Bundesbank President Jens Weidmann, a relentless critic of the ECB's ultra easy monetary policy, unexpectedly announced that he will step down more than five years early, opening the door for Germany's new government to pick a "less confrontational" successor as Reuters put it. Weidmann said he is quitting for "personal reasons" on Dec. 31, just days after the ECB is scheduled makes a crucial decision on winding down the pandemic-era stimulus that has pushed inflation to its highest rate in over a decade.
Often viewed as the most conservative member of the ECB's Governing Council, Weidmann often found himself butting heads with his fellow euro zone policymakers - especially those from the otherwise insolvent southern European nations - during his decade heading the German central bank.
True to form, in his farewell message to Bundesbank staff on Wednesday, Weidmann said that "it will be crucial not to look one-sidedly at deflationary risks, but not to lose sight of prospective inflationary dangers either."
As Bloomberg notes, Jens Weidmann’s early exit as Bundesbank chief some give years before the end of his term adds another name to a long tally of Germans quitting the European Central Bank’s Governing Council before their time is up. Since the ECB was founded in 1999, just one Bundesbank president and one Executive Board member from Germany have finished their terms as scheduled. Those who departed early often cited the frustrations of the savings-oriented nation with loose policies and low interest rates. Weidmann did the same on Wednesday in a letter to staff where he signed off with a final expression of frustration at the inflation dangers fostered by ECB policies.
Executive Board member Sabine Lautenschlaeger quit in 2019 and her two predecessors on the panel also left early. Then-Chief Economist Juergen Stark resigned from the board in December 2011 over his opposition to stimulus measures, and Joerg Asmussen served only two years before leaving to join the German government.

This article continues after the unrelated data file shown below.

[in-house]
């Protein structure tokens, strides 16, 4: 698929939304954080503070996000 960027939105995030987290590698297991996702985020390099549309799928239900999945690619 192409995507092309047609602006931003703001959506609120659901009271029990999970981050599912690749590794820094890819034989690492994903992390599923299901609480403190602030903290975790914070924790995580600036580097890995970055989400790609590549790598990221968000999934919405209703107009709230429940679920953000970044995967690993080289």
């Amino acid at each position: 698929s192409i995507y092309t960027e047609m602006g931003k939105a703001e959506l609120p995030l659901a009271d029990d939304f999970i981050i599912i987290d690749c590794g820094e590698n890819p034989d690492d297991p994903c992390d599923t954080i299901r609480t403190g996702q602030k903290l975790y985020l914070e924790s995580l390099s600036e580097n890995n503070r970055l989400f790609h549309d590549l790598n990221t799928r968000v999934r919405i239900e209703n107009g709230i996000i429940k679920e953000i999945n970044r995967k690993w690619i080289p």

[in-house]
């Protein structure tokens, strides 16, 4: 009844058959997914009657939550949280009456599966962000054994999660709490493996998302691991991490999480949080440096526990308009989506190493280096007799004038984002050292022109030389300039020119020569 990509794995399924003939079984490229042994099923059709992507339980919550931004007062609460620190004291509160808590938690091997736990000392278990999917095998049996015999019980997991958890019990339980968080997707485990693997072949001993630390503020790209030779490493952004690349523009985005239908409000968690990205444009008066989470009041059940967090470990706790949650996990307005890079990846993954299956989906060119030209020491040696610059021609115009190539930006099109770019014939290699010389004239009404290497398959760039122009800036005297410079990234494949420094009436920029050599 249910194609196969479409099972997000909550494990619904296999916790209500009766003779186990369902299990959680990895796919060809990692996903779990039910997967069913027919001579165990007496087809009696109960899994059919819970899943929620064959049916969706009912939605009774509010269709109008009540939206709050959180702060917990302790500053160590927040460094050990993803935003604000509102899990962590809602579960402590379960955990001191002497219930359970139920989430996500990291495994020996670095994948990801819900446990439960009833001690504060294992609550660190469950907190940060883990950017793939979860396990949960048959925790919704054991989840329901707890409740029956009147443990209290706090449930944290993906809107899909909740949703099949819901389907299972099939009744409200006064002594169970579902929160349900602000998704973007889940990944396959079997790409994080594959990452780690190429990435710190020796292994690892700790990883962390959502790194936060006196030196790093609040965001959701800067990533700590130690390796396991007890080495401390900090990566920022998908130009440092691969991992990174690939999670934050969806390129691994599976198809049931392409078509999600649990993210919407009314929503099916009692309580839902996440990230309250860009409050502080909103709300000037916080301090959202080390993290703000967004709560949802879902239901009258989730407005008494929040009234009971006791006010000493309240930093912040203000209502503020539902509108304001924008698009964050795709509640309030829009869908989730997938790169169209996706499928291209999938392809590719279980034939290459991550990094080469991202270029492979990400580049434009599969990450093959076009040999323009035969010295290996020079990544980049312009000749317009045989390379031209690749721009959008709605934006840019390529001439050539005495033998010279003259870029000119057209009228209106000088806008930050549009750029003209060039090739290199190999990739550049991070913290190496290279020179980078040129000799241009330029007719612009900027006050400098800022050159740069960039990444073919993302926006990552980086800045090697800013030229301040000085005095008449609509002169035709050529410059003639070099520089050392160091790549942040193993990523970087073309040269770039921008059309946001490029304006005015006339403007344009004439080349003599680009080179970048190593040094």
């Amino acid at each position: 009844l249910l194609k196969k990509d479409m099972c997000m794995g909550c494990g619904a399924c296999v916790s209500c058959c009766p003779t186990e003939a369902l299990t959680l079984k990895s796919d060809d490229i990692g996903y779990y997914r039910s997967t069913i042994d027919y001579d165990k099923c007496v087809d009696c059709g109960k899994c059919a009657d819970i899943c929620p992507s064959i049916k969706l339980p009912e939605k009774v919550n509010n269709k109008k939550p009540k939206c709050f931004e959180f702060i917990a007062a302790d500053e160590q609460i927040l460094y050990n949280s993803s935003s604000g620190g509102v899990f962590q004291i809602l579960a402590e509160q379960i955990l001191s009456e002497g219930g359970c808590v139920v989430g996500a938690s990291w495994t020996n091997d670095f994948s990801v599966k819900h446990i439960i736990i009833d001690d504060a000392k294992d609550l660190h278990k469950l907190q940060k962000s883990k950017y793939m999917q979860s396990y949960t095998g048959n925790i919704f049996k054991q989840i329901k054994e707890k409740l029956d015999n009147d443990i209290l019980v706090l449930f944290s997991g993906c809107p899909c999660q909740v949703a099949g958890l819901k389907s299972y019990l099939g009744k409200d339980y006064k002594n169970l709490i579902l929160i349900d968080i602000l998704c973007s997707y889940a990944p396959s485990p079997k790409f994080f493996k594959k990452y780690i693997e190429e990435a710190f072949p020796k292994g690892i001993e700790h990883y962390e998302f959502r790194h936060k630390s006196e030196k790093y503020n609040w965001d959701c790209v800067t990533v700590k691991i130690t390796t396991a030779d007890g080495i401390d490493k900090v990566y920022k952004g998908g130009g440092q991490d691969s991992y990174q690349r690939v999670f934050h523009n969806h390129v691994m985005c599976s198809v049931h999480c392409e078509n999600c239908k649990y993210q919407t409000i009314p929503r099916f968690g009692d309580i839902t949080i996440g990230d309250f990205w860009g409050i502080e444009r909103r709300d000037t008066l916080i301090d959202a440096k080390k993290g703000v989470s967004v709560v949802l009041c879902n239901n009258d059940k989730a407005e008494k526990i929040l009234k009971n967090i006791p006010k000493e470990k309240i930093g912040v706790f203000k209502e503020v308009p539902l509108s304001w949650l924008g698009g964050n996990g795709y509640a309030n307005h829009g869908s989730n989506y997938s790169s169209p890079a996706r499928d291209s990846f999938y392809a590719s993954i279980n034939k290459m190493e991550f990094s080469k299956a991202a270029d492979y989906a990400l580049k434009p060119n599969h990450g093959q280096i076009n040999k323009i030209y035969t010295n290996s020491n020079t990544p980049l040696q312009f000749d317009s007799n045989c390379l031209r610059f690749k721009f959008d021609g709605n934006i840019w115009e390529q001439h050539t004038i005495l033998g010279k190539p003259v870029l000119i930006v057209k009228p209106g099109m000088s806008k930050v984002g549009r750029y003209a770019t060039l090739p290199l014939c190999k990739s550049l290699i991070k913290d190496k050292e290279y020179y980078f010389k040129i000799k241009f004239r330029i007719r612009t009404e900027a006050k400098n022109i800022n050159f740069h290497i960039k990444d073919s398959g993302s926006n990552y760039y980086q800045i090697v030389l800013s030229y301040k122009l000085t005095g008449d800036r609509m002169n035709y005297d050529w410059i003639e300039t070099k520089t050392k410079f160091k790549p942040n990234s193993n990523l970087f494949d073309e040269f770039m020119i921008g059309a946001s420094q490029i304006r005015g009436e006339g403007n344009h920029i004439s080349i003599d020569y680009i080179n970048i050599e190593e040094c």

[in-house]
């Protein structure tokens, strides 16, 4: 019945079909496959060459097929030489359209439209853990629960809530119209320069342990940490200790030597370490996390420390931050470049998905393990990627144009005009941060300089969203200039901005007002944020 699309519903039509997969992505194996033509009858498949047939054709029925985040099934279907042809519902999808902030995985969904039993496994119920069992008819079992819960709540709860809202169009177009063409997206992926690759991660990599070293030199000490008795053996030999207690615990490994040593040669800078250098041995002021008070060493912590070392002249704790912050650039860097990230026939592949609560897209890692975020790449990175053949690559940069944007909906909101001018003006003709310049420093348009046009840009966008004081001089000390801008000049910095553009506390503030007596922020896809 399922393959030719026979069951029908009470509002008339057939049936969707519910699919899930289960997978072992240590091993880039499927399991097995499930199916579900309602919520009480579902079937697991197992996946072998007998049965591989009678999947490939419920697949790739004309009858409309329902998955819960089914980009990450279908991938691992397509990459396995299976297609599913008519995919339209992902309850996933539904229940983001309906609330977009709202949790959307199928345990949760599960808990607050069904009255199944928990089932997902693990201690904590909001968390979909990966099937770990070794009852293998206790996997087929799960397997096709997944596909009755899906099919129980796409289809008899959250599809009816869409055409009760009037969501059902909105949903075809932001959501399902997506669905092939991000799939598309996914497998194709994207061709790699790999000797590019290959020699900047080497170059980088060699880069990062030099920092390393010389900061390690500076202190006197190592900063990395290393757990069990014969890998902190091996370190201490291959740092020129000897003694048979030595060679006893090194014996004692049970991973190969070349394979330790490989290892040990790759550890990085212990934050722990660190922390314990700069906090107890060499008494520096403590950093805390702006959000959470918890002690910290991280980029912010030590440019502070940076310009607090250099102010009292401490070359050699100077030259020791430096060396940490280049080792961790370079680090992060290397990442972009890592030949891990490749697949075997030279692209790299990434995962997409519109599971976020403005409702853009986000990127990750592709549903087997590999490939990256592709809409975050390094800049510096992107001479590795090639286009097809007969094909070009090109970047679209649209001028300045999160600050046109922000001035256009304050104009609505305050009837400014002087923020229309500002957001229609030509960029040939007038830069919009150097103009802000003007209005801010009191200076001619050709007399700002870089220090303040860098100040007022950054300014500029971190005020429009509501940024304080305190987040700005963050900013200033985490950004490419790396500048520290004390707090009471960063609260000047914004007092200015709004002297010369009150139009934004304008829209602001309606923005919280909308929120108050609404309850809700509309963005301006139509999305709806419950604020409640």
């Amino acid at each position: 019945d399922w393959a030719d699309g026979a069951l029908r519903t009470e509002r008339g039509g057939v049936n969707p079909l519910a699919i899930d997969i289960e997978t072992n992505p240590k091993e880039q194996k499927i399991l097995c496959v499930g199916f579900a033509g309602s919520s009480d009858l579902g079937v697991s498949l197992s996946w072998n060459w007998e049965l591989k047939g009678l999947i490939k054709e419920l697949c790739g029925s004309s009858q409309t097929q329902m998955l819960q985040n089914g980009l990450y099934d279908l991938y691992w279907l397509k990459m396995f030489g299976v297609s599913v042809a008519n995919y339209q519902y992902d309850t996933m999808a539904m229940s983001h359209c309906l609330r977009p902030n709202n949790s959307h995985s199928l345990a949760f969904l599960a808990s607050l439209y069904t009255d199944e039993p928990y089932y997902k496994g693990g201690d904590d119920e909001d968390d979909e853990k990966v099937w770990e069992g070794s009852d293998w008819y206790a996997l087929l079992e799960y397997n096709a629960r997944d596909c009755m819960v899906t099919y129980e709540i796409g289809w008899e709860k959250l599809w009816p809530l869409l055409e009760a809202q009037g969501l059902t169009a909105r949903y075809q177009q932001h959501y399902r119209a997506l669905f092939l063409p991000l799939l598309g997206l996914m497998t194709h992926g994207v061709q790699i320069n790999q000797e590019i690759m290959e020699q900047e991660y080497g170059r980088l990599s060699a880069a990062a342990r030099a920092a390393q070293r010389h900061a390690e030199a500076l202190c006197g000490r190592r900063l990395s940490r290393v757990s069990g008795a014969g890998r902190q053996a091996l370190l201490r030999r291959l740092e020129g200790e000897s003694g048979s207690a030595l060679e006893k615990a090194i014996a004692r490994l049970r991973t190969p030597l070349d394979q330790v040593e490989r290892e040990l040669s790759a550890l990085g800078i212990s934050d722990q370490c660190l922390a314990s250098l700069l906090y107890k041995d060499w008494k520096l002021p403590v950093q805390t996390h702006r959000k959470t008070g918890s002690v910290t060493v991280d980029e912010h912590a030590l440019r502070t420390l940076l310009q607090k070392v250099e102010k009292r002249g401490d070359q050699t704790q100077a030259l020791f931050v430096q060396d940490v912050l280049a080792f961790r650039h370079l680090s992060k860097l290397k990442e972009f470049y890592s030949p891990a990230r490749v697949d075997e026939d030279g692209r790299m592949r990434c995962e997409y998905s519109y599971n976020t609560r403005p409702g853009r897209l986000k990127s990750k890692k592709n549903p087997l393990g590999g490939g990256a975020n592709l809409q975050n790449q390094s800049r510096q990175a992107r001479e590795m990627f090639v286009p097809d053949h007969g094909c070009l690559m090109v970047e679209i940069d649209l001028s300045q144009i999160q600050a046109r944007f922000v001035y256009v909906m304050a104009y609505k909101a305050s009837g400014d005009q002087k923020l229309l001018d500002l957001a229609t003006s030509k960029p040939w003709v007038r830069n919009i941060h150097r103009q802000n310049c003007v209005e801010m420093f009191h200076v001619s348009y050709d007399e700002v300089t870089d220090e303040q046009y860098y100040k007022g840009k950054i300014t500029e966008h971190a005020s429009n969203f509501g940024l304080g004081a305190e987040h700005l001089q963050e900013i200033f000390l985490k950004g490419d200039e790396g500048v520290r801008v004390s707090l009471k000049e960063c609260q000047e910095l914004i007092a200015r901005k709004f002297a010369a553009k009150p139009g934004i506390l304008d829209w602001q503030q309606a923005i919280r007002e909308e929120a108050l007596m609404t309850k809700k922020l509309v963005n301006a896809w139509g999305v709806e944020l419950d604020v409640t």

Weidmann’s exit “doesn’t come as a surprise,” Stark told Boersen-Zeitung on Wednesday. “Nobody can support policy that runs counter to one’s own conviction for more than a decade.”
“Weidmann continues what has almost become a tradition of German central bankers leaving office before the official end of their term,” said Carsten Brzeski, an economist at ING in Frankfurt. “At the same time, ten years in office as Bundesbank president is not short.”
The successor to Weidmann, who was a former economic advisor to outgoing German chancellor Angela Merkel, will be picked by a new German government, to be formed when coalition talks conclude. ECB-watchers said potential Bundesbank chiefs include Claudia Buch, currently Weidmann's deputy, economists Volker Wieland, Marcel Fratzscher, Lars Feld, Lars-Hendrik Röller, and current Bundesbank chief economist Jens Ulbrich.
Isabel Schnabel, an ECB board member, is also a potential successor, although she would need to quit her current role, which some argue is a higher-profile job.
"Isabel Schnabel is doing a fabulous job at the ECB but I could think of no one better than Schnabel to lead the Bundesbank at this juncture," UniCredit economist Erik Nielsen said. "Perfect background and experience, and outstanding European and global respect."
After taking charge at the Bundesbank in May 2011, where he replaced another German superhawk Axel Weber as the euro zone's debt crisis raged, Weidmann was frequently in a minority at the ECB, voting against major policy moves pushed through by ECB chiefs Mario Draghi and Christine Lagarde. In July, the 53-year-old was among a handful of policymakers that opposed the ECB's pledge to keep interest rates at record lows until inflation stabilises at 2%.
Incidentally, the 2011 resignation of Axel Weber from the Governing Council, giving up his post at the head of the Bundesbank, thrust former Goldman Sachs crony Mario Draghi into the ECB presidency, and set off Europe for a course for unprecedented money printing. Until then Weber had been the frontrunner to succeed Jean-Claude Trichet, had he become president, the world would be certainly different today.
While he had become less confrontational in recent years, with many noting that his stonewalling was just for optics as his hawkish stance would always lose out in the end, his frequent criticisms made it difficult for the ECB to prop up public confidence in its policies and close a wide "trust gap" that opened up after the global financial crisis of 2007 on.
"A new Bundesbank president more in line with the ECB mainstream may make it easier to explain the rationale of ECB policies to the German public," Berenberg economist Holger Schmieding said. As if the German public needs more explanation that all the ECB can do is print in times of crisis and then also print when the crisis goes away.
The ECB, the central bank for the 19 countries that use the euro currency, has battled with sluggish price growth for a decade, but inflation has risen sharply in recent months and data on Wednesday showed it hit 3.4% in September. It now finds itself pressured to ease off the printing press as protests against soaring energy costs sweep Europe.
"I respect Jens Weidmann`s decision to step down from his position as President of Deutsche Bundesbank at the end of this year after more than 10 years of service, but I also immensely regret it," ECB President Lagarde said on Wednesday.